They can, on the other hand, from harsh personal experience, relate more directly to policies that protect those fortunate enough to have jobs from a similar fate. The unemployed masses are unlikely to realise, without it being explained by honest and informed political leaders, that improving pay and conditions of employment for people with jobs comes at the expense of people without jobs. It also comes at the expense of consumers, especially the poor (for whom prices are driven upwards), and at the expense of society at large (for whom prosperity is curtailed). In the context of nebulous and reckless calls for ‘nationalisation’, the unemployed are especially vulnerable. No one ever explains by what process or mechanism changing ownership from people who created real jobs (investors), to ones who did not (bureaucrats), should benefit anyone other than a handful of new undeserving super-elites.
This analysis has focused primarily on flexibility of demand, that is, the degree to which the cost of employing people affects the propensity to employ. On the other side is flexibility of supply, the propensity to work in response to wages and working conditions.
When there is full or near-full employment, job-seekers have a seller’s market and there is little need to be concerned about ‘exploitation’ because workers can pick and choose without the risk of unemployment. Employers have to compete for labour, which drives wages and working conditions upwards.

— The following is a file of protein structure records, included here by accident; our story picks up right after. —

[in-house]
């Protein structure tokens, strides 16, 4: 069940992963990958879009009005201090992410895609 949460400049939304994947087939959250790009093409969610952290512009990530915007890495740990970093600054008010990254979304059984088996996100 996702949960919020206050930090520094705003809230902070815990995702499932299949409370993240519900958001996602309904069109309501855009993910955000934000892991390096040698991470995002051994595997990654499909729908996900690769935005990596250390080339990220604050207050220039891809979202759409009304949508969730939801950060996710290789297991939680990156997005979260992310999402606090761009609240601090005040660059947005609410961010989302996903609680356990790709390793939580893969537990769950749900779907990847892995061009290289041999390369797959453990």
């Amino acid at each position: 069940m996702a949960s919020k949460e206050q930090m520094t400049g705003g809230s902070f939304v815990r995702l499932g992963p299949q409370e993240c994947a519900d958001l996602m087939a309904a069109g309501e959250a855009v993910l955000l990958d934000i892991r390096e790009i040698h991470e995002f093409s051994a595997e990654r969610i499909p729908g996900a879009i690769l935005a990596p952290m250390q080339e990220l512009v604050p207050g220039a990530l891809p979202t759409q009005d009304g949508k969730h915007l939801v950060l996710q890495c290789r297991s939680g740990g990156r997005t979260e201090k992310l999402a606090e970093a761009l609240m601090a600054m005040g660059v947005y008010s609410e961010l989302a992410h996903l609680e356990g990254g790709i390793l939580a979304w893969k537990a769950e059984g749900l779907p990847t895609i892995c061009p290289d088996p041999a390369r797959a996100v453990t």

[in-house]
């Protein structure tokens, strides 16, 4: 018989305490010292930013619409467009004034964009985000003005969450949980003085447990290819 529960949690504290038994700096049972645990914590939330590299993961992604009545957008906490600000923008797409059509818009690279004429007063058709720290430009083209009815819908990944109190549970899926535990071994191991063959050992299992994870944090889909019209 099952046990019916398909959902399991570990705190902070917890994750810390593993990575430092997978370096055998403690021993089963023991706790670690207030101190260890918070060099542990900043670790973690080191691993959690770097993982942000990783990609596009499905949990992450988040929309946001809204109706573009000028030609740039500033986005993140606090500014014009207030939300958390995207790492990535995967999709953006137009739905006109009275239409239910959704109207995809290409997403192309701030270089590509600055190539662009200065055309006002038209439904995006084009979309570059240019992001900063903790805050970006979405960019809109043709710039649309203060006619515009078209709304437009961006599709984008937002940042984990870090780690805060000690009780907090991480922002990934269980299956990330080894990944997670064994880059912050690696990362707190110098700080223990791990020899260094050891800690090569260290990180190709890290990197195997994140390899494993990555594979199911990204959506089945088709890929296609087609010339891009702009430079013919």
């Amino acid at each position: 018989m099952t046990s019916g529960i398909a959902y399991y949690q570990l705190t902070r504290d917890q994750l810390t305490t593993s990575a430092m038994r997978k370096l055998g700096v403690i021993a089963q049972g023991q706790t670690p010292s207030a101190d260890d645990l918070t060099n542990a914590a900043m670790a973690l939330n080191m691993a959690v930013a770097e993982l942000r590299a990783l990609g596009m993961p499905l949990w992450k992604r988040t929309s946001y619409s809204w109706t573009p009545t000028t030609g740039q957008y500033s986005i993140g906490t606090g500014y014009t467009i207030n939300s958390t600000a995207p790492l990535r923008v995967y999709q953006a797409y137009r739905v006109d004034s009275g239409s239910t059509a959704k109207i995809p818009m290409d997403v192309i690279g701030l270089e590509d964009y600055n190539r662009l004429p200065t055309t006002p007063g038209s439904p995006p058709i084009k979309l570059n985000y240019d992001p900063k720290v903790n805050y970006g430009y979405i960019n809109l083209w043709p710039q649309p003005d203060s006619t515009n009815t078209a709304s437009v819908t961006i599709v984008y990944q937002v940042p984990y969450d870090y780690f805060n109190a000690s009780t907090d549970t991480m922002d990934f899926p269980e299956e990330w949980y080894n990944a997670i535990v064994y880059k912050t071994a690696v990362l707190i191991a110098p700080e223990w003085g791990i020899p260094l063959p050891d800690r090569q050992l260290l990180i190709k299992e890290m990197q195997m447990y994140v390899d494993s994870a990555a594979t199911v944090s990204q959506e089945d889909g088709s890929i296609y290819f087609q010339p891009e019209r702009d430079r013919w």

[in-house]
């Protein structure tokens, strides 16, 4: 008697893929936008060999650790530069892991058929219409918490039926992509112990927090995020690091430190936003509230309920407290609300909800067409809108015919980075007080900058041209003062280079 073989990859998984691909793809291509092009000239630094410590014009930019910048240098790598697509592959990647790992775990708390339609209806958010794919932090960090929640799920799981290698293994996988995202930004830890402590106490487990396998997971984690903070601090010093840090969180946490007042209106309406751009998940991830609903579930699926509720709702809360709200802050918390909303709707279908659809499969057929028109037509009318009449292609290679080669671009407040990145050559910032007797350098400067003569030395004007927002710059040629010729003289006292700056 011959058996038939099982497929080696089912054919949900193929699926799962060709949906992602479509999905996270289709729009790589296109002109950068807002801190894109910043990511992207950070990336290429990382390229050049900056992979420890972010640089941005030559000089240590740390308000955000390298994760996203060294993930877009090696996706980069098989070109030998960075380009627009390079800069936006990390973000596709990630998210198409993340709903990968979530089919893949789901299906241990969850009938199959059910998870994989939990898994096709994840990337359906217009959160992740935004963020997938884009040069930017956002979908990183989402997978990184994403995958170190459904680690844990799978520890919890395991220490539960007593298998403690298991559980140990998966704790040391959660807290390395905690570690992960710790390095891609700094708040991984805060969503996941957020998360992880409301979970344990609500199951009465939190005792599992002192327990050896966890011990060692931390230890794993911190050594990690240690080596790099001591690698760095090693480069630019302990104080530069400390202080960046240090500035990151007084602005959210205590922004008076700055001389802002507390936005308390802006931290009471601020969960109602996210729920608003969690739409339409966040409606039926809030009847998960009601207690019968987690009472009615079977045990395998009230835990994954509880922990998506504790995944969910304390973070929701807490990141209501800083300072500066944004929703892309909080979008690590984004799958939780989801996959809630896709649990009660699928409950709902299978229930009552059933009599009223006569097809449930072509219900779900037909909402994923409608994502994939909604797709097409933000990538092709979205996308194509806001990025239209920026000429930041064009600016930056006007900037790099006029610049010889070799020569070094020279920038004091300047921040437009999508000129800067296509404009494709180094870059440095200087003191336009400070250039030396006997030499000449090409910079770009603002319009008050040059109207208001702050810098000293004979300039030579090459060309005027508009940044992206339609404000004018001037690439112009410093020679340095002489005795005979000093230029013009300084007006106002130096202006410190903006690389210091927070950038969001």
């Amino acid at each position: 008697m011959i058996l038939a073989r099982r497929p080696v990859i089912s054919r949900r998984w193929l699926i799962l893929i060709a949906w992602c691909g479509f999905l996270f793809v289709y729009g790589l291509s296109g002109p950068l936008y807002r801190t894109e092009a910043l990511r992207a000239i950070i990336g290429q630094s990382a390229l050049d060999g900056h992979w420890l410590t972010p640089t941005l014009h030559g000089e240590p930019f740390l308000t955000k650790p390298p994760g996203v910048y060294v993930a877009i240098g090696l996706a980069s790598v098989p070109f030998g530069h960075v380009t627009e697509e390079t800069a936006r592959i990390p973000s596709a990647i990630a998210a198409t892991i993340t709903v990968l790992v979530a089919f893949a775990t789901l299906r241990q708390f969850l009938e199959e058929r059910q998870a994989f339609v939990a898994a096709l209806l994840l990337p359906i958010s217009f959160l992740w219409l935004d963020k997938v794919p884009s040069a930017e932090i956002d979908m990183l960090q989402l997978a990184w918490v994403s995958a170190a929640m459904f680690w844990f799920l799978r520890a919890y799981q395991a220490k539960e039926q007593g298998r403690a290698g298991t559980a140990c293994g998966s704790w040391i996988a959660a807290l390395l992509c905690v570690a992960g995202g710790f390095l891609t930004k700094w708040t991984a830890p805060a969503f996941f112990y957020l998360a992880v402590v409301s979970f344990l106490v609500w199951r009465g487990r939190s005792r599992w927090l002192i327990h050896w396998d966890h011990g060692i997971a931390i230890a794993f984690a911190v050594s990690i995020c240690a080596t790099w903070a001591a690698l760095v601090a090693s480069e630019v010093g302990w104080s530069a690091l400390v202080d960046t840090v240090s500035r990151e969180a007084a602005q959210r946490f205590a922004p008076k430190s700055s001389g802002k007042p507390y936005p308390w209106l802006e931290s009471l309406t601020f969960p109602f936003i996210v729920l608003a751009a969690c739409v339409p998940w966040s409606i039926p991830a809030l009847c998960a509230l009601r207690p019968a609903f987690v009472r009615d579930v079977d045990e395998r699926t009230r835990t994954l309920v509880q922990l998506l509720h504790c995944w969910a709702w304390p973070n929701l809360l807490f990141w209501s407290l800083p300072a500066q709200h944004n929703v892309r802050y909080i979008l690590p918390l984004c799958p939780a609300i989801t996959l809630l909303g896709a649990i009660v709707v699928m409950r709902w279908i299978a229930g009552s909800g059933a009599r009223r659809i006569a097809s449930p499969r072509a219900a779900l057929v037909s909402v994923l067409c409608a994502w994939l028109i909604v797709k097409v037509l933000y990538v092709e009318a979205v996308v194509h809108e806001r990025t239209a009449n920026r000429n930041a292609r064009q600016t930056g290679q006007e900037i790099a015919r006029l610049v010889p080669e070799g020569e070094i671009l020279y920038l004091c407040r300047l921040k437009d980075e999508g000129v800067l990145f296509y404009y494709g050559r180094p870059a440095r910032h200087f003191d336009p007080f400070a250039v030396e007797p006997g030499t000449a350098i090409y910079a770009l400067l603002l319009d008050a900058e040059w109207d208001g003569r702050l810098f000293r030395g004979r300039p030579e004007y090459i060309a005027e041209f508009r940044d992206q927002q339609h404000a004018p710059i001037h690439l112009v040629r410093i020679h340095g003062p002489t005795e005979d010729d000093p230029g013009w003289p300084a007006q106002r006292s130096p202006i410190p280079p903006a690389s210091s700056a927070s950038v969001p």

Under conditions of widespread destitution, such as we have in South Africa, supply is substantial, flexibility of supply is low, and workers have less ‘bargaining power’. They have to accept almost any employment they can get, which means that they are more likely to be ‘exploited’ (‘starvation wages’ and harsh working conditions). This increases the likelihood of labour laws to protect workers, but decreases the likelihood of barriers to employment being removed for the unemployed.
- Leon Louw is the Executive Director of the Free Market Foundation. This article first appeared on the Free Market Foundation (FMF) website. It is republished here with the permission of FMF.